showing an overview of relationships among documents is a cluster projection in two or three dimensions, where proximity
indicates similarity. The Galaxies visualization shown in the first figure is an example of such a 2D visualization.
Documents are clustered according to similarities in their thematic content. Interactions allow the user to query for
particular terms, form groups, and see changes over time."
more ... , including screen captures of of several visual presentation methods <
Eric Armstrong wrote:
> The word :"interface" does not apply to a set of superficial widgets.
> Rather, it applies to the functionality and usability of the system as
> a whole.
> Your system is usable, by you. Most systems are usable by their
> developers. (For example, NLS.) The question is, how usable is
> it by others? The answer to that question determines the eventual
> acceptance and penetration of the technoglogy.
> The fact that you can dip into your record and find things is excellent,
> and your ability to do that is greatly valued by this community. But
> that, by itself, does not constitute the ability to structure an
> or produce an inherently readable/browsable/usable history of the
> Some aspects of POIMS are integral to the eventual solution. Some
> aspects of Traction were integral. Some aspects of email are integral.
> You get the idea. The list goes on.
> I tried to recognize what you have, in fact, achieved. But I do not
> wish to over-represent it as the solution.
> Rod Welch wrote:
> > Eugene,
> > In another letter this morning, Eric was "amazed" about Rod's memory.
> > What if
> > it's not Rod's memory, but rather a technology that can leverage
> > everyone's
> > memory? Eric worries that it would be nice to have a better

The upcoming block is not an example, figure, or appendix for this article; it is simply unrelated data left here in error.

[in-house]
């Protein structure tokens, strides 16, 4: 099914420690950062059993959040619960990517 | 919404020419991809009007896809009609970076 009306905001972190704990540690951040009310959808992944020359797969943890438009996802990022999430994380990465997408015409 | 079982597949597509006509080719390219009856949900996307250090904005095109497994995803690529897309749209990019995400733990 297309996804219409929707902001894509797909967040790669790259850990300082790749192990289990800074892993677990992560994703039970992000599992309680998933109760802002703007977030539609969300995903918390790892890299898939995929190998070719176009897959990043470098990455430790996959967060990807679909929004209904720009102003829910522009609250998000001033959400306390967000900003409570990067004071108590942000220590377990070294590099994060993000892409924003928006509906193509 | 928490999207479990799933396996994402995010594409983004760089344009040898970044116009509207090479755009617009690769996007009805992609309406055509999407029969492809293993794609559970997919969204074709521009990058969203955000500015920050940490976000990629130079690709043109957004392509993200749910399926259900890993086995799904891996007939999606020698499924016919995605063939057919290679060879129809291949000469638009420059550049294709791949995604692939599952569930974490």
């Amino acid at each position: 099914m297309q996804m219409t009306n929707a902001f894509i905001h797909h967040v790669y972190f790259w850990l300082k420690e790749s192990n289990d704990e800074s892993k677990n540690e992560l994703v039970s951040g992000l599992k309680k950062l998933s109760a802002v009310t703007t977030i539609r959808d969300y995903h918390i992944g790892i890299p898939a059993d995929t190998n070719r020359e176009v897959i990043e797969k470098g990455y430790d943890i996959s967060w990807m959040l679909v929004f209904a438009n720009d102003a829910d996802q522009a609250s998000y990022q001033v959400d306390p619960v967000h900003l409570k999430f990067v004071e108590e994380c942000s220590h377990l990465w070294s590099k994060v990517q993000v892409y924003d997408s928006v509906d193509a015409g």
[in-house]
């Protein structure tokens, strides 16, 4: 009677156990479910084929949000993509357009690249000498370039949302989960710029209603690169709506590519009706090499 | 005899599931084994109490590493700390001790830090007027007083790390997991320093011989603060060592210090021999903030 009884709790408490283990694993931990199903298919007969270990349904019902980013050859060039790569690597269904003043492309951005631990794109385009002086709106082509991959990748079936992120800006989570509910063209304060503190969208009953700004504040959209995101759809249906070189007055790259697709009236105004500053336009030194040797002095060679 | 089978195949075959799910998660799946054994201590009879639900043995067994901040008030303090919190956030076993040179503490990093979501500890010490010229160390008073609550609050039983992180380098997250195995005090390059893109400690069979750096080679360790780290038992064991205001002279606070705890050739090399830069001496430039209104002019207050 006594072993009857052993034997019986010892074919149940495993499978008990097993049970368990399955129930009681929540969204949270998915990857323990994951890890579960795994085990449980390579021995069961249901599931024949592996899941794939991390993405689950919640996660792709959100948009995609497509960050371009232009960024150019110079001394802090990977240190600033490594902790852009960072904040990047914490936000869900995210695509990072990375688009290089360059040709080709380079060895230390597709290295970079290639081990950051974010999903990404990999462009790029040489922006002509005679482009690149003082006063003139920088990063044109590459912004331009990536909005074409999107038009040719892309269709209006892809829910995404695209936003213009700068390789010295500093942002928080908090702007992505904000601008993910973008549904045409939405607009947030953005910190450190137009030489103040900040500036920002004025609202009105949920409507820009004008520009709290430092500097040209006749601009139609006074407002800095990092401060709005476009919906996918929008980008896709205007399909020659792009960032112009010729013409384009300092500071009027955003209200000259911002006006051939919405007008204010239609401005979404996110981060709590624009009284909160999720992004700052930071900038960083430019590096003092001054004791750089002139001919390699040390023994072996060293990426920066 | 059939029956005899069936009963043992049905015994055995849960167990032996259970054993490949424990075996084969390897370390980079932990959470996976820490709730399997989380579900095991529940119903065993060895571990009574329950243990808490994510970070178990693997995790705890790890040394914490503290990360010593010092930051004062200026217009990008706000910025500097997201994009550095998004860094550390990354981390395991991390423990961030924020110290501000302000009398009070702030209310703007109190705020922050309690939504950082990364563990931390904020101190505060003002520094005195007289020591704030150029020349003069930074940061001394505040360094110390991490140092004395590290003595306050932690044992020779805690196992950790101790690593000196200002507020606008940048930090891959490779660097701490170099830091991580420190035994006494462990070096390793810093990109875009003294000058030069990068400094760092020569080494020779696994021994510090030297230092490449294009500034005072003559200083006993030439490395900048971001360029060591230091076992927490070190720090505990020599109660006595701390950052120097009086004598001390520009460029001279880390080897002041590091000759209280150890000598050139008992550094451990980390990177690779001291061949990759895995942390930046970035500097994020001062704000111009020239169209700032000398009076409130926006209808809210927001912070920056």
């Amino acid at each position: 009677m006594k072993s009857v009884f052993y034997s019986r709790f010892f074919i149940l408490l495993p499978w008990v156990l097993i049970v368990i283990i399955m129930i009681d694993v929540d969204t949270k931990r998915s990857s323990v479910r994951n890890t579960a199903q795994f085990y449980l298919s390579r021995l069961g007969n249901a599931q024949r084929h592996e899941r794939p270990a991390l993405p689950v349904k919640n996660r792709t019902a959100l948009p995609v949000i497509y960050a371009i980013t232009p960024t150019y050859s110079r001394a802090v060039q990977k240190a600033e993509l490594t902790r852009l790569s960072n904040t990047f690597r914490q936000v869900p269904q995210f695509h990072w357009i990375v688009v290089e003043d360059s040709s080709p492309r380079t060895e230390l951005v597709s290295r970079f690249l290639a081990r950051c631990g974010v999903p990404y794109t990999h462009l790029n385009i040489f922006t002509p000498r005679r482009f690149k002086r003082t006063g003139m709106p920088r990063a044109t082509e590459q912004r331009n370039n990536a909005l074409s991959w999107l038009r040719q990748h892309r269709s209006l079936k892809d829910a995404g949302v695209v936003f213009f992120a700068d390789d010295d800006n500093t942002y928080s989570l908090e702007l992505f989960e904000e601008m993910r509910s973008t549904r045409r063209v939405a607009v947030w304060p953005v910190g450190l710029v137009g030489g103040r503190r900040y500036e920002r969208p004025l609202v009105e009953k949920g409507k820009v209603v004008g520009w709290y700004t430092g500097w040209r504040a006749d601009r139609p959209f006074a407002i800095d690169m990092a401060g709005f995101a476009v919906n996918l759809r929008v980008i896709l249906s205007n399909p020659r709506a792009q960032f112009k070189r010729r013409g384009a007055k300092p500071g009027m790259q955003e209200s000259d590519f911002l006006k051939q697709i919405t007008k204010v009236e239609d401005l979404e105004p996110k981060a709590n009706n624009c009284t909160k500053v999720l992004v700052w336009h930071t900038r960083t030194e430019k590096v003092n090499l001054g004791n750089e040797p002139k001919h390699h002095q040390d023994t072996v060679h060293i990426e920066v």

> > interface. How
> > cogent and compelling is that reasoning in light of demand cited by
> > Eric, and
> > echoed by you and others, for an effective way to use the email
> > archive
> > productively?
> > This group has witnessed use of the archive almost daily for 18
> > months,
> > beginning OA 991222, that demonstrates a new way of working called out
> > by the
> > group leader, Doug Engelbart.....
> > http://www.welchco.com/sd/08/00101/02/99/12/22/104523.HTM#L280907
> > Organizing the archive for this group is a small part of a much larger
> > body of
> > knowledge that is easily and daily connected into a web of
> > intelligence called
> > out by Doug. Email is a small part of the requirement for an effective
> > knowledge
> > base. It is integrated into the workflow minute by minute, hour by
> > hour, day by
> > day over months and years, as discussed with Eric on 000517 during a
> > meeting at
> > Intel....
> > http://www.welchco.com/sd/08/00101/02/00/05/17/160031.HTM#5073
> > Accordingly, Eric is incorrect. The record of this group is not lost
> > to any but
> > those who refuse to see, to try, to learn.
> > Eric wants a better interface. He discloses in a letter on 000503 not
> > knowing
> > how to develop support for "knowledge," but he probably knows
> > something about
> > computer interfaces. It is possible that a better interface for
> > knowledge would
> > be helpful, but nobody knows that for sure until experience is gained
> > working
> > with the process that converts information into knowledge. Once that
> > experience
> > is gained, then it is appropriate to discuss how to deliver it with a
> > better
> > interface. Eric and many others are capable of this task. So what is
> > the real
> > fear that prevents progress? It has to do with climbing mountains....
> > http://www.welchco.com/sd/08/00101/02/95/09/15/123020.HTM#4930
> > Prattling about interface is really a concern that it takes more than
> > 20 minutes
> > to learn SDS for moving civilization forward. No interface will ever
> > reduce the
> > learning curve that takes several months and actually extend over a
> > lifetime,
> > although folks can pick up some basics in a few hours. Transitioning